Again it depends on your families traditions. My family has Christmas Dinner at 5 pm and as such a late Christmas day is appropriate. Other families have a brunch or late lunch, in which case a noon exchange may be best solution.
Then of course there are those perfect situations where one parent’s family always has a large Christmas Eve celebration and the other always has a large Christmas Day celebration. If this is your circumstance, then you are on of the lucky ones.
New Years Eve and Day
Some parents want to alternate this holiday as well. I have never truly understood this. I personally have not been out on New Years Eve in 10 years and quite frankly would like to enjoy this holiday without children. But if you are so inclined, then you simply need to split this holiday into two 24 hour periods once again. The thing to contemplate with splitting New Years, is that no one will ever have an uninterrupted week with the children to go away, and it may be nice for at least one parent a year to have this opportunity, whether or not you elect to take advantage of it.
Two week spring breaks should be split in half. One week Spring Breaks can be split in half or alternated on an even odd schedule. It depends on your traditions. If you go away for the break, then a full week on alternating years is going to make more sense. If you have to work and typically are unable to get away, then splitting the one week break on Wednesday may make the most sense.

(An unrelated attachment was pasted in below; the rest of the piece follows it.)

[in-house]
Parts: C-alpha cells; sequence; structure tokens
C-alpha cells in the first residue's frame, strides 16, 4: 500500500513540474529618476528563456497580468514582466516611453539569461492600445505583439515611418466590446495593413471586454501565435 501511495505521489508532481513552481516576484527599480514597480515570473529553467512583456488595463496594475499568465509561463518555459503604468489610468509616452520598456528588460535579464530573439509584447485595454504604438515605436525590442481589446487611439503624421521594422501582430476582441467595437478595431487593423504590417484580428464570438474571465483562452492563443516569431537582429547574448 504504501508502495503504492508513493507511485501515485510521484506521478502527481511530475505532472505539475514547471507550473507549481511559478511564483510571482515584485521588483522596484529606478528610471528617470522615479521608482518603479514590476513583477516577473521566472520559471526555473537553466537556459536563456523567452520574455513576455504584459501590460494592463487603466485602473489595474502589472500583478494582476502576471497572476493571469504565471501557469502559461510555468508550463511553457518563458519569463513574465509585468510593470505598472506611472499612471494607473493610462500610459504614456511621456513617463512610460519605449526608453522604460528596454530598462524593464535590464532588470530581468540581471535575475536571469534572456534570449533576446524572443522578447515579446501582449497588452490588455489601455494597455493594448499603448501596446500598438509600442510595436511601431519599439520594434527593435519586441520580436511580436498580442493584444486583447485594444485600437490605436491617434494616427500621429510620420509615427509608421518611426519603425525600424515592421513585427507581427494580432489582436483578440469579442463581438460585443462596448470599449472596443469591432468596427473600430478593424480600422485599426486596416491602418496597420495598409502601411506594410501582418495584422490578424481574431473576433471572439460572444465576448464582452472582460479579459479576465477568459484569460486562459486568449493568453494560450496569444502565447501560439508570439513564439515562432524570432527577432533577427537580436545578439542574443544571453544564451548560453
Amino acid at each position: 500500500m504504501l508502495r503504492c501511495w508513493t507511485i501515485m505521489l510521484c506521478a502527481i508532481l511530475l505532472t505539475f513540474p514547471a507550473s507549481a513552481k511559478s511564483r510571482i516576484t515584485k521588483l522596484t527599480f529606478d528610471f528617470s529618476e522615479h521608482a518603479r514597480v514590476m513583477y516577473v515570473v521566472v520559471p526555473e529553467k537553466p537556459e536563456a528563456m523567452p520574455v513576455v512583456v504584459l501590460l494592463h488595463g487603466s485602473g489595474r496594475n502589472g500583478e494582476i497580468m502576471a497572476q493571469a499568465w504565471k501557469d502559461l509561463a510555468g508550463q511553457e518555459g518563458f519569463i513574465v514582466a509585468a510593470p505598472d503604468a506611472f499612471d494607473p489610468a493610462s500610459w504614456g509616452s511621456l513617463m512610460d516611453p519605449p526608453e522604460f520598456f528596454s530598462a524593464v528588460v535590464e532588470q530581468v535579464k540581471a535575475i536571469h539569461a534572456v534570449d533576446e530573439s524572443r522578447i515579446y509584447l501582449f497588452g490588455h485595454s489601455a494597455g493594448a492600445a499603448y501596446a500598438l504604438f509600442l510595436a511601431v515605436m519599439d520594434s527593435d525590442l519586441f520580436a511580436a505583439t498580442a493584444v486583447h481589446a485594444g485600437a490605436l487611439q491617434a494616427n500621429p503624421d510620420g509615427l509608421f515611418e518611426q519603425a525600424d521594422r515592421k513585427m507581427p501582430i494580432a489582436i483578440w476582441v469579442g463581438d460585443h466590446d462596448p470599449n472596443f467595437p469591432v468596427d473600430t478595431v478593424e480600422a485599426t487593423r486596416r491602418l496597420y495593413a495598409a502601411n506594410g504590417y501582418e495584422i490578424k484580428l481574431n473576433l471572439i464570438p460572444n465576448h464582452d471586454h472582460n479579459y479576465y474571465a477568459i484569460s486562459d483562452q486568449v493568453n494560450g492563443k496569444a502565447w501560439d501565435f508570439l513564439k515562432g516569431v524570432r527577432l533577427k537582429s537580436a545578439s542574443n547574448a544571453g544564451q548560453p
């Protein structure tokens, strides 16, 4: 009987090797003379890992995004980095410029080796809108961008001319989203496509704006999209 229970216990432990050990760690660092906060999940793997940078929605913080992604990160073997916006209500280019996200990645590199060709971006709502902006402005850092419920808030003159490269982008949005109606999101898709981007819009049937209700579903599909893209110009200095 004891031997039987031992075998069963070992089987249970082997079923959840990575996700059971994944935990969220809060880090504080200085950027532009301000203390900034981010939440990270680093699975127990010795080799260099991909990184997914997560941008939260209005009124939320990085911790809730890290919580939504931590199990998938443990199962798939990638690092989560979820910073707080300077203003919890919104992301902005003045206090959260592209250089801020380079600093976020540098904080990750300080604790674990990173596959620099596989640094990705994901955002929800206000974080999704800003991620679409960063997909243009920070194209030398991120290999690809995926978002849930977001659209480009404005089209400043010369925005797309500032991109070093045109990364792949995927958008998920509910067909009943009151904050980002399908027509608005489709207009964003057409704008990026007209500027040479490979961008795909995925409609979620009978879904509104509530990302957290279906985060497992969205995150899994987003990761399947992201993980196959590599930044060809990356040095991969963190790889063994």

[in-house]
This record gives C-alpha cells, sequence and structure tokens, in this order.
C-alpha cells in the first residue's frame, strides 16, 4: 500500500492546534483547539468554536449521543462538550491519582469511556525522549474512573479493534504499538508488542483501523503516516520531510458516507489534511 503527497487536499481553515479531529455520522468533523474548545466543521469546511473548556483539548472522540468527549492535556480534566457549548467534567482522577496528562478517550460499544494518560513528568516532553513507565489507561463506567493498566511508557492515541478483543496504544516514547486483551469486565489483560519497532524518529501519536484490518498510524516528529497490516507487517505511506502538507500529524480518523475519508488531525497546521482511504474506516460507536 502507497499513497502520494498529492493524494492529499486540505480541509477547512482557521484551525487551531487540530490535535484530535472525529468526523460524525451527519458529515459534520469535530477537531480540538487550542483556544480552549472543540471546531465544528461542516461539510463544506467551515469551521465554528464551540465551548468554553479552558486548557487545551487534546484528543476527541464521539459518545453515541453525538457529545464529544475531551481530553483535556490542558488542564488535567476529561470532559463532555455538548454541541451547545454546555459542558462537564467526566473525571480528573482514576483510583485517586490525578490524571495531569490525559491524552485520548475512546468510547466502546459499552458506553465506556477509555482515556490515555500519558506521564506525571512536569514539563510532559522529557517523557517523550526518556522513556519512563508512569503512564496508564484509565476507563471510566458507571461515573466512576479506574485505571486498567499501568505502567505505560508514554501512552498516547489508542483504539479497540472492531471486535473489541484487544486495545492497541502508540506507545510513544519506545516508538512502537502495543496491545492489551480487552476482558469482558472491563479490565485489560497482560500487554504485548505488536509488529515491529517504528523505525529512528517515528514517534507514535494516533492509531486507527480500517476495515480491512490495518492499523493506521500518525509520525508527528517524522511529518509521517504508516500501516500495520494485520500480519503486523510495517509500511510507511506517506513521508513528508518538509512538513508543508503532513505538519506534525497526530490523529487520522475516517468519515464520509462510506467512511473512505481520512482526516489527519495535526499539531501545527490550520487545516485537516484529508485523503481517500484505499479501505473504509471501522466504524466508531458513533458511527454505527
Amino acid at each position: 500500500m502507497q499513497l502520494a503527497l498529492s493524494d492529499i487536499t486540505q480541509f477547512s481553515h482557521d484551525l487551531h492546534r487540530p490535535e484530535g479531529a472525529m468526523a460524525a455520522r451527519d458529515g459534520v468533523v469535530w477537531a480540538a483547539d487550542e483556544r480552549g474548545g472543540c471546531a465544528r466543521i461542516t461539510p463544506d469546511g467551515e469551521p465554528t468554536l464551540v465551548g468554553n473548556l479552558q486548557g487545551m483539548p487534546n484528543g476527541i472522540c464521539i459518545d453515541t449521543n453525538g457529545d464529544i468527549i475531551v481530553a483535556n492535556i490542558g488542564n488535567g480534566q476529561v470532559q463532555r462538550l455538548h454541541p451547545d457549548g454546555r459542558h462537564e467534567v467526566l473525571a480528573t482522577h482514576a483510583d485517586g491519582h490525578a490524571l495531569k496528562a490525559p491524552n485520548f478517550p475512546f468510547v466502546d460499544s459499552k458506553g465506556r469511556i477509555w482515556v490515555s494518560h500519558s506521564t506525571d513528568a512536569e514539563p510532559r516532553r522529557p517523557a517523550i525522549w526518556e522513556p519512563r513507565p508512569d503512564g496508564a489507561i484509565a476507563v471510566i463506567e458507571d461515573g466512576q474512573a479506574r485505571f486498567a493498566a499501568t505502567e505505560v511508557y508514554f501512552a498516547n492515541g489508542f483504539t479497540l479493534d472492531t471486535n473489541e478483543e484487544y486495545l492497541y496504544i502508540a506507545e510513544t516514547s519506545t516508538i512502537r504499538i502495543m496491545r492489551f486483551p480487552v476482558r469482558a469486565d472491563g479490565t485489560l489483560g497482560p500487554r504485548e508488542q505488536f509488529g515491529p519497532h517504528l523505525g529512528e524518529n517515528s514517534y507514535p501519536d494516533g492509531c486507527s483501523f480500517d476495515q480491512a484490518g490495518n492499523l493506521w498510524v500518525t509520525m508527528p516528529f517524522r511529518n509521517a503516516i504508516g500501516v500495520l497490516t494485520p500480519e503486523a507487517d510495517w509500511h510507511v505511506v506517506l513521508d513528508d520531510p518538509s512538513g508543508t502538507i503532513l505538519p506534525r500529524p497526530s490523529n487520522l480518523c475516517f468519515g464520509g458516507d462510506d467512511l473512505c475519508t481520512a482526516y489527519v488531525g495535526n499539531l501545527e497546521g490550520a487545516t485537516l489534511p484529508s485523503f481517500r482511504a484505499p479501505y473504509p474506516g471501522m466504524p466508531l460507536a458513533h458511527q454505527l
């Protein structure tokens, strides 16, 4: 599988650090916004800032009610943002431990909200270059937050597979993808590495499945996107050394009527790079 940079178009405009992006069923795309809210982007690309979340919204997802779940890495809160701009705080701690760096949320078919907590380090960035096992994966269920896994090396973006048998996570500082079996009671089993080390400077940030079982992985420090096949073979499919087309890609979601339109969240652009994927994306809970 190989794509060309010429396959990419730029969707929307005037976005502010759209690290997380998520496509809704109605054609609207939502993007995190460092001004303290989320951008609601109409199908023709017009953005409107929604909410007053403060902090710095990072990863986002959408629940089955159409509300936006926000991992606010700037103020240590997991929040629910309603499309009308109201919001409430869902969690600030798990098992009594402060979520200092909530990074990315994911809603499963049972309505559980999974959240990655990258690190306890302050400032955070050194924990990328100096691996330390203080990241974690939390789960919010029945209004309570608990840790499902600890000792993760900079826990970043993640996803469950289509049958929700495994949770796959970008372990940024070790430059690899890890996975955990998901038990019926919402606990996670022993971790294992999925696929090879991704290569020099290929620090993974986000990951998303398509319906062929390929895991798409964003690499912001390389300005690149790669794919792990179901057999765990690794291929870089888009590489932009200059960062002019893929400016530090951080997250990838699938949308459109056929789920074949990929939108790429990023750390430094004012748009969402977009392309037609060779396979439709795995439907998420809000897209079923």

I have had people claim that they wanted all of Hanukkah or the entire week between Rosh HaShanah and Yom Kippur, but lets be honest, this is unrealistic except for the most religious of Jews (and we all know that Hanukkah is a minor holiday). If these are important holidays to you, then they should be alternated as well.
In mixed faith households, I regularly hear that one parent never liked Christmas or railed against its consumer culture only to find at separation/divorce that that parent is suddenly demanding Christmas. Again, Christmas has transcended religion for most and has become a secular holiday. Further, if the children are getting presents for one parent, the other parent is not going to want to be left holding the bag, so do expect that your Jewish ex who joked about the Hanukkah bush, is suddenly going to want to share in this Christian holiday; and quite frankly the court’s will oblige.
There are many other minor holidays that come throughout the year. Avoid the temptation to complicate the schedule any further with these and stick to the major ones. You could fill every weekend if you wanted to, but don’t do it.
The big complication comes with what happens to the alternating weekends after a holiday. The short holidays, it has no effect. The major issue is Christmas, Spring Break and Thanksgiving (if you elect to go through Sunday). The good news is that whatever method you choose, it will equally burden each of you. The idea of alternating weekends is to ensure that each parent has regular contact with the child. Under this analysis, it is better to have the weekends reset. If I have visitation over the last weekend of Winter Break, then I should not have the next weekend even if it would normally be mine for the sake of the child. There is also a practical matter. If I want to go camping on the weekend in May, and I am planning it six months before, it is easier to count weekends starting at Spring Break (when I know I have the last weekend), then it is to count weekends all the way from October the year before.